A notable FOSS body is leaving GitHub, and "we must urge all FOSS developers to leave GitHub as soon as they can." (https://www.theregister.com/2022/06/21/githubs_ai_code_assistant_copilot/)
#code #opensource #gpl #github
Today is Kant's birthday. A voice like his is missing these days.
For those who don't know him: Hermann Kant was a German author and socialist. He's best know for his novel "Der Aufenthalt", describing his experiences as a prisoner of war in the Second World War.
I really want to emphasize again that technologies like banner exchanges, webrings, blogrolls and links pages didn't die off because people just stopped using them - they were, and are, a good idea and a great, low- or no-cost way for small hobby websites and communities to find each other and form connections.
They didn't fall out of favour because of changing times. They were deliberately hobbled or bought up and killed off by power-seeking corporations, because they were hard to monetize.
@astefanowitsch Sorry, forget the question, I wasn't thinking.
A→C does obviously not follow from A→B and B→C, because B could be a homonym while A and C are not (at least if we only demand A and B to have the same meaning, and B and C, but B may have different meanings in A→B vs. B→C).
Example: consider the English word "Jaw".
"Jaw" (English) → "Kiefer" (German)" → "Pino" (Spanish).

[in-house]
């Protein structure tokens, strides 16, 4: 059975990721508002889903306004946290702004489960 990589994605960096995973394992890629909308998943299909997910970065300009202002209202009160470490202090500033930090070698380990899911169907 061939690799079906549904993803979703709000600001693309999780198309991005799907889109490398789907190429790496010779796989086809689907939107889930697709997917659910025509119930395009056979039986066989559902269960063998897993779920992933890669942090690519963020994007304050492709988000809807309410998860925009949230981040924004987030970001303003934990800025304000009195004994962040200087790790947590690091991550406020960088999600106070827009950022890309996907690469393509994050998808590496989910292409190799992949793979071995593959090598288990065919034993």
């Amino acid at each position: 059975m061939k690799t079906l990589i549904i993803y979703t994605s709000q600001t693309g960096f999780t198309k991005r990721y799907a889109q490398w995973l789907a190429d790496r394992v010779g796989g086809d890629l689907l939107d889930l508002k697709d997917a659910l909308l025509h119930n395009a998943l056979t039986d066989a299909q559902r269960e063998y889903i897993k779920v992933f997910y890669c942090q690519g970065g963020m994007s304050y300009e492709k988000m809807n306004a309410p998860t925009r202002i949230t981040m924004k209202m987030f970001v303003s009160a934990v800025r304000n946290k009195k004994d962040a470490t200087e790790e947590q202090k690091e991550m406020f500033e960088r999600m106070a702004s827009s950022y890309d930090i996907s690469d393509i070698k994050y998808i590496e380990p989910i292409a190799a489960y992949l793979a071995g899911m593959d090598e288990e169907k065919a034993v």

But "Jaw" (English) is not "Pino" (Spanish), because "Kiefer" (German) is a homonym. And this doesn't even involve cases where a concept exists in only one language.
On the other hand, if we do demand the same meaning for B in both cases the whold thing is trivial.
"Ich habe nichts zu verbergen - Warum digitale Gerechtigkeit nicht von einem individuellen, sondern von einem kollektiven Datenbewusstsein lebt."
2622. Angular Diameter Turnaround
@astefanowitsch I'm curious — would you know an answer to this question, or could you point me to anything related I could read?
If a word A in language X has the same meaning as another word B in language Y, then B is a translation of A. Let's say C (in a third language Z) is a translation of B. Does this imply that C is also a translation of A into Z?
(Related: do we have a definition of "B is a translation of A"? And, in a linguistic context, is there a commonly accepted definition of "meaning"? I suppose something involving "context"?)